In Confucius’s time there was an additional classic, “Music”, but it has been lost. The oldest versions of the “I-Ching” and Confucius' Discourse on the Book of Poetry are on chop-stick-like bamboo slips in the Shanghai Museum. They are believed to be more than 2,200 years old.
The Four Books---“The Analects”, (“Conversations,” or "Classics"), “The Doctrine of the Mean”, “The Great Learning” and “Mencius”---form the basis of Confucian education and training for imperial officials. “The Analects” has been described as "the most influential book in the history of the human race" and a "modern book" with "the oldest intellectual and spiritual portrait of a man." One Confucian told the New York Times, "All human knowledge is contained in this book. If you read this book carefully, you don't need another."
Confucius reportedly compiled the sayings, aphorism, maxims and episodes that make up “The Analects” during his retirement. But this seems unlikely. The 20 chapters and 497 verses of “The Analects” were unknown until 300 years after his death. More likely they were compiled by his disciples and written down by other people. Confucius himself once said he merely "transmitted" what was taught to him "without making anything up" on his own. The first half of “The Analects” is stylistically and thematically very different from the second half. University of Southern California historian John Wills Jr. told Atlantic Monthly, "We have known for a long time that some of the later parts of the book are suspect. After Chapter Ten or Twelve you get a lot of fishy Taoist stuff."
Discovery of an Ancient Record of the Classics
Didi Kirsten Tatlow wrote in the New York Times, In July 2008, “a precious cargo of muddy bamboo strips arrived at the Old Library at Tsinghua University in Beijing, donated by a graduate who had acquired them in the Hong Kong art market. “When we opened the box it had a bad smell. Moldy. Many were broken,” said Li Xueqin, an eminent historian and paleographer at the university. Underneath the hard, impacted mud was something stunning: ancient literary texts, written on the bamboo strips in pure, stable ink. For three months, Mr. Li’s team cleaned the slender strips, a difficult job because the very cells of the bamboo were saturated with water, making them as soft as cooked noodles. [Source: Didi Kirsten Tatlow, New York Times, July 10, 2013 |+|]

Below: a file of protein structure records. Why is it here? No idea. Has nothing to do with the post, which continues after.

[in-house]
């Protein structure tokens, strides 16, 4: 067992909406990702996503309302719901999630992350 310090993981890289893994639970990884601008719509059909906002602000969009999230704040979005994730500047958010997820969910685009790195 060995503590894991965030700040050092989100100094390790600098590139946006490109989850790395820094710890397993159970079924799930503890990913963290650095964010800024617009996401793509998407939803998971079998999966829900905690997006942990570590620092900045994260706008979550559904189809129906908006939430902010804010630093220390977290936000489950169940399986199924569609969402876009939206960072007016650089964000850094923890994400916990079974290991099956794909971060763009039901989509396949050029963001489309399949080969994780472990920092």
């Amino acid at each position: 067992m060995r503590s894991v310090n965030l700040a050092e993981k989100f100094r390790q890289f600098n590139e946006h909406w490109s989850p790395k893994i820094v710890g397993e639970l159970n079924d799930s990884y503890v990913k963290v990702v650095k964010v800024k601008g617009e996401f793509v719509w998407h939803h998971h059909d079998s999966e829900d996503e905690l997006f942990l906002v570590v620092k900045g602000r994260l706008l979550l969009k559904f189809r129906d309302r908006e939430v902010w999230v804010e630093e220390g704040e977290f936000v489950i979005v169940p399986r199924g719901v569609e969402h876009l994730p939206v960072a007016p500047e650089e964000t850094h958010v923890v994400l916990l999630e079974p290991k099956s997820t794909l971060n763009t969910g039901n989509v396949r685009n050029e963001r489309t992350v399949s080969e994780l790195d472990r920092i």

“Inscribed with some of the earliest known texts of the Chinese classics and believed to have been illegally excavated from the tomb of a historian who lived in the state of Chu during the Warring States period, around 300 B.C., the bamboo strips are revolutionizing our understanding of ancient thought and raising issues rooted in the past that feel stunningly contemporary: Is there such a thing as fixed meaning? Is what we think of as truth actually true? Exhortations to cleave to orthodoxy — “Love the Communist Party” and “Study the Classics” — are common in China and often linked, but what, in fact, are the classics? |+|
“In a gauge of the excitement in scholarly and cultural circles, Francesco Sisci, a Beijing-based Italian journalist and classically trained scholar, compared the discovery of the manuscripts, and two other similar finds here since 1993, to the rediscovery in Europe of the pre-Christian cultures and values of Greece and Rome. It was this embrace of the classical world that prompted “the fire of Enlightenment” and “helped to free European minds from the fetters of dogmatism, justified by a superficial reading of the Bible, and launched Europe on the path to developing the modern world,” Mr. Sisci wrote.|+|